Yesterday I had two interviews in Downtown Seattle. I have always hated driving downtown; it brings out the worst in me, and sometimes I’m surprised by how bad the worst is. I fantasize about simply plowing through the masses of pedestrians that putt along oblivious to the fact that I would really love to make a right turn if they would just pick up the pace a little. In my mind lines of cars disintegrate into a million pieces in front of me, never to be seen again. Cyclists ricochet off my fender and no longer presume to share the lane as if they were an actual vehicle. If I ever get a downtown job, I will most likely take public transit to avoid both stress and incarceration.
But the very worst part of having to drive in Seattle is parking. If I choose the convenience of parking in a garage I have to pay an hourly rate that eliminates my future children’s chances of a college fund, and if I by some miracle find street parking, the rate is still $4 an hour plus tax, and I have to be sure to come back every two hours to pay more. Yesterday I found street parking where I had the opportunity to increase my driving prowess by parallel parking on a hill behind a man taking his sweet time loading a giant stroller into his trunk, and once parked I honestly wondered whether or not the friction between my tires and the road was enough to keep my car from sliding down the sharp grade and into the fish stand at Pike Place Market. I would have moved if I thought there was a remote chance of finding anything better.
My first interview went well, I think. I’ve had several compliments on my interviews, but I’ve yet to land a job so I tend to take them with a grain of salt. But I think that I represented myself well, which is great because basically the job would be me assisting programs that are saving the world. I’d really like for world-saving to be something I do full-time.
That interview was over about 1pm, and my next downtown interview was at 3pm. So I found the place, parked on the street, paid for parking, and hung out in the Columbia Tower which is where all the cool downtown-types hang out. There are three coffee places and a shoe-shine stand. At 2:15 I went back to my car, paid for another two hours of parking, and headed to the job interview a couple blocks away. I rode the elevator up and down several times, unsuccessfully tried to find a bathroom that did not require a passcode, and tried to make my hair look as if I hadn’t just walk/jogged three blocks in the rain, which I had.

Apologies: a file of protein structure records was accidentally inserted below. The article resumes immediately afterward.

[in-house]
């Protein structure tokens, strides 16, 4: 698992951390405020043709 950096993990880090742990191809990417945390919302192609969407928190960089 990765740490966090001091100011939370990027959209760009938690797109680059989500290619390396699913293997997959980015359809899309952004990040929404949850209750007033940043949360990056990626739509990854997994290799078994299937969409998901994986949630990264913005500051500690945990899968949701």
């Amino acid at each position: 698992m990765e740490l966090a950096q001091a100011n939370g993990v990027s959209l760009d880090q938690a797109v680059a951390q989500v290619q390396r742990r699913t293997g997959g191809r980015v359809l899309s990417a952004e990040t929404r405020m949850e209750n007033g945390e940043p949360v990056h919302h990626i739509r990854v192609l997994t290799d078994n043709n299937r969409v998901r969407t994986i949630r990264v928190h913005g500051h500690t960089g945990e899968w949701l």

At 2:45 I went to the interview and was disappointed that unlike the first interview, the organization’s front desk did not have a candy bowl. That will be a factor should I find myself with two job offers in the near future.
When the interview was done I was extremely relieved and ready to go home. I knew that I would have just enough time to pick up the house before the world’s best husband got home. I charged up the hill, content to let the rain wash the last dregs of professional out of my appearance, and arrived at my parking spot, but not, however, at my car. It was then that the “No Parking 3pm-6pm” sign really caught my attention. Oh. Snap.
I called the car-kidnappers and noted the location of my dear little Altima and then proceeded to call my sister to lament my situation. That’s what I do in lamentable situations: call my sister. When she moves to Taiwan all on my phone’s contact list will probably be hearing from me a lot more often, especially when I have something to kvetch about.
I headed toward the light rail to ride home where my husband could pick me up, but after envisioning his look of excitement at having to drive up to Seattle to rescue my car and then back after a long day of work, I wondered if another option might be available. My sister patiently reasoned with the obstinate King County Metro website and then recommended a bus.
Whenever I’m on the bus, I’m never more than about two-thirds sure that I’m on the right route to get where I’m going. There’s always the chance that I’ve totally screwed up and am going to end up miles away from my destination (it’s only happened to me once, but it had a lasting effect). Still, I hopped on the 72 bus and got off at my prescribed destination. My sister, who was my equivalent of Houston at this point, admitted that the walking directions from the bus stop didn’t actually give a final destination. I was supposed to end at 610 North Lake Way, but the last direction just said, “Turn left on 6th.”
She stayed on the phone with me as I trudged through the rain in my nicest business clothes and shoes, took a wrong turn, looked jealously at runners enjoying a local path, and finally found myself walking along a plastic barbed-wire-topped fence.
“Then what?” I asked.
“That’s all it says… I hope I didn’t lead you on a wild goose chase.”
I, too, hoped that I was not now in an unknown part of Seattle miles from the light rail with a dwindling cell-phone battery.
But then, through the slots of the plastic fence, I saw a lovely, if somewhat dinged up, gold Altima.
“We did it! We made it!” We both rejoiced, triumphantly, and I ran through the gravel toward the little tow company office. “Thank you! Thank you!”
Stupidity is often expensive, and my lack of attention to detail (a thing never to mention in job interviews) cost $125. It’d be really wonderful if I landed one of those jobs, because it would make the whole ordeal more significant and somewhat less frustrating in hindsight. If not, it will just be one of my many adventures in a long quest to find gainful employment. A quest, by the way, which I shall carry out no matter how hard the rain, how steep the hill, or how much I want to kill pedestrians.